Cellphone usage cited as cause of crash that killed Badgers wrestler Eli Stickley
University of Wisconsin wrestler Eli Stickley was showing his girlfriend a video on his cellphone just before the automobile crash that killed him, according to a police report.
The report, released Thursday by the Illinois State Police in response to an open records request, listed cellphone usage as the primary cause of the July 5 crash on Interstate 74 in Henry County, Illinois, about 35 miles southeast of Davenport, Iowa.
Stickley was driving a 2004 Nissan Titan pickup truck westbound at 8:19 p.m. when he drove off the roadway into the right-side ditch, according to the report. The car turned left to re-enter the road, where it flipped multiple times.
Stickley, 21, was pronounced dead at Illini Hospital later that night. His passenger, Briana Cleveland, was hospitalized.
Cleveland, 22, of Rosemont, Minnesota, was Stickley’s girlfriend according to an obituary and was released from the hospital on July 11, UW reported. She is an athletic trainer for the Badgers who graduated in May, according to the school.
Cleveland told police that Stickley was showing her a video while he was driving, the report said.
Both Stickley and Cleveland were wearing seat belts but air bags did not deploy in the crash, according to police.
Rock Island County Coroner Brian Gustafson said Stickley died from a traumatic head injury and no autopsy was performed.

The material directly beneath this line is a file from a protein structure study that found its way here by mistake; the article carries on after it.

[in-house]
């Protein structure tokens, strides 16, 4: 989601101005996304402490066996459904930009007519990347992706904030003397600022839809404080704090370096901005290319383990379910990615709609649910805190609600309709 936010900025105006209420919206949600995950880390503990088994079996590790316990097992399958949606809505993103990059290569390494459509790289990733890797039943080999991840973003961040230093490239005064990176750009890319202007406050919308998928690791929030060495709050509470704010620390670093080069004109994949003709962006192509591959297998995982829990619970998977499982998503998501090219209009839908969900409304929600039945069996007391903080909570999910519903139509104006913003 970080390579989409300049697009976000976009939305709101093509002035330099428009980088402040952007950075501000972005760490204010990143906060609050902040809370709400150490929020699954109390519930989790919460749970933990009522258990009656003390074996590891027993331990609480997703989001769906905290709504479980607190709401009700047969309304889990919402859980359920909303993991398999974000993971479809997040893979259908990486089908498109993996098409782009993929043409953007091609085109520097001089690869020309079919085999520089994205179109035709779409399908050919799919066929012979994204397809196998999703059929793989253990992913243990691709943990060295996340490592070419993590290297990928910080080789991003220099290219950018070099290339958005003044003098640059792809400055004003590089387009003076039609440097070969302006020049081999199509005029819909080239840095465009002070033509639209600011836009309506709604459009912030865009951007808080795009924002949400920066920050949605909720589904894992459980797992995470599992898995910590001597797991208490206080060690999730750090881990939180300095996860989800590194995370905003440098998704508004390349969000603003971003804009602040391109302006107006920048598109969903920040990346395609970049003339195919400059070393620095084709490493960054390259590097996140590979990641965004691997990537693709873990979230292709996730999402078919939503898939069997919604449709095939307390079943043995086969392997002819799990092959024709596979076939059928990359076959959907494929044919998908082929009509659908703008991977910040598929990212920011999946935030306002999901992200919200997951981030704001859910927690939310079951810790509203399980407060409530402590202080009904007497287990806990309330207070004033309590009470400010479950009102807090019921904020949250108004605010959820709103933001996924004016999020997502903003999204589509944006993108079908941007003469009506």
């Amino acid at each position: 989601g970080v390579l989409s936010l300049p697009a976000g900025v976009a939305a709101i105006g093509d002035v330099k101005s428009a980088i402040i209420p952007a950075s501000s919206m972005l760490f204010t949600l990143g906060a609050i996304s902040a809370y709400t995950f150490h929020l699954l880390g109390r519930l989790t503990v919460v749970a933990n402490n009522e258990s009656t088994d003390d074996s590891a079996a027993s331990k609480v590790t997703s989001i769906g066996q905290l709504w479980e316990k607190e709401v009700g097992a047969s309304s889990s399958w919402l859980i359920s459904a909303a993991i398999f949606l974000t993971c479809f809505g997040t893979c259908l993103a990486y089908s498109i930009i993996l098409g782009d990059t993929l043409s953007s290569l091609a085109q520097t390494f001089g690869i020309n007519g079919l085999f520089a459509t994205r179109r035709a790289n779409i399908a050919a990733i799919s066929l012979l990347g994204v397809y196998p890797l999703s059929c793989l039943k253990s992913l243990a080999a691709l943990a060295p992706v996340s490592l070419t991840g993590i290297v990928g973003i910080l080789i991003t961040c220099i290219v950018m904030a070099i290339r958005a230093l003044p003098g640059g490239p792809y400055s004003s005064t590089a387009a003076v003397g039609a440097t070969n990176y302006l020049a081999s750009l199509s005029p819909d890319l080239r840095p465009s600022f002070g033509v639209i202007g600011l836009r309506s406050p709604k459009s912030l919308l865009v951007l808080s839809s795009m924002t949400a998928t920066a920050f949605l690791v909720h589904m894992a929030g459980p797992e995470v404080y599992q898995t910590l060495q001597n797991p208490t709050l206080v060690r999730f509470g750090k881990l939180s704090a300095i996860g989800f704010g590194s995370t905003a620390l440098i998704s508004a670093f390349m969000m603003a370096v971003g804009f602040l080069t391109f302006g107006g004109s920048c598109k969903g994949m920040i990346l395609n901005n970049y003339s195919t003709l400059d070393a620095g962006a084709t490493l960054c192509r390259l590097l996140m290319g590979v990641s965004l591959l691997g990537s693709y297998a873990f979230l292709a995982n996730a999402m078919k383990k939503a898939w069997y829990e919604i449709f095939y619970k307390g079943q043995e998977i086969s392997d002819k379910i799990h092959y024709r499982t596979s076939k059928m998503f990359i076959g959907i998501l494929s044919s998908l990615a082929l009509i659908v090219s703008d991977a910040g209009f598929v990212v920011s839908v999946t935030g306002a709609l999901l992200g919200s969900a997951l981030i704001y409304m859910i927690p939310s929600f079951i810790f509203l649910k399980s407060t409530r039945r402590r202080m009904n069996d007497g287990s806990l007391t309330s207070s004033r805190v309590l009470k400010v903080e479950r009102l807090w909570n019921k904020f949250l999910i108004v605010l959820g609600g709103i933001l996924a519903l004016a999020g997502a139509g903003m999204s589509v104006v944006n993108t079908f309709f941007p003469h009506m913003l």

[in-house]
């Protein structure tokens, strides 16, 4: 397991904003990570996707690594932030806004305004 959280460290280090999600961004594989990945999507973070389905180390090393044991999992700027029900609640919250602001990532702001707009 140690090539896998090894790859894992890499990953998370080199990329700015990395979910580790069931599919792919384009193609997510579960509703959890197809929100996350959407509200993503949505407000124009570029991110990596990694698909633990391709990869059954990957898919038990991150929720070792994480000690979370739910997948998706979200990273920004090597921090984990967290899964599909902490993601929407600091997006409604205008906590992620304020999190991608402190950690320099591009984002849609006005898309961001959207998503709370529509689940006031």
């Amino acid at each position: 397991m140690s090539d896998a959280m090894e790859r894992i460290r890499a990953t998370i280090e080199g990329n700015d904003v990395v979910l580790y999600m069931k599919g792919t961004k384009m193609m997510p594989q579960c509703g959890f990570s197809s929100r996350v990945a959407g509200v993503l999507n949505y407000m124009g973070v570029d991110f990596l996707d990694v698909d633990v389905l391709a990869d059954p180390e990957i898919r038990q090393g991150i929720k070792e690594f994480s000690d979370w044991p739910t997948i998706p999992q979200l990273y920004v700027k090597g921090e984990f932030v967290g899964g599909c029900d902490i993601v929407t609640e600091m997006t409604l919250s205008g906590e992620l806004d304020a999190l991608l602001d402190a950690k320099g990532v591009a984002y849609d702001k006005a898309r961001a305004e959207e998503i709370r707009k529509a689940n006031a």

Gustafson said toxicology tests were positive only for caffeine in Stickley’s system.
He said Stickley and Cleveland were in the last of three cars in a group driving to Iowa City for an engagement party for Stickley’s twin sister, Moriah. Stickley’s parents were in other vehicles.
From Urbana, Ohio, Stickley was about to enter his fourth season with the Badgers after a high school career that included a state championship.
Wrestling at 141 pounds in 2017-18, he automatically qualified for the NCAA Championships by finishing sixth at the Big Ten Conference tournament.
Stickley had a 21-14 record last season, his second in competition for UW after a redshirt first year.
His family has a long history with Badgers wrestling. Stickley’s uncle, Jim Jordan, won NCAA championships in 1985 and 1986 and was a three-time All-American. He now represents Ohio’s 4th District in the U.S. House of Representatives.
Another uncle, Jeff Jordan, wrestled for UW from 1983 to 1986.
Stickley’s cousin, Isaac Jordan, competed for UW from 2012 to 2017.
Gustafson said Stickley was a tissue donor.
“He saved multiple, multiple lives with his gift of donation,” Gustafson said.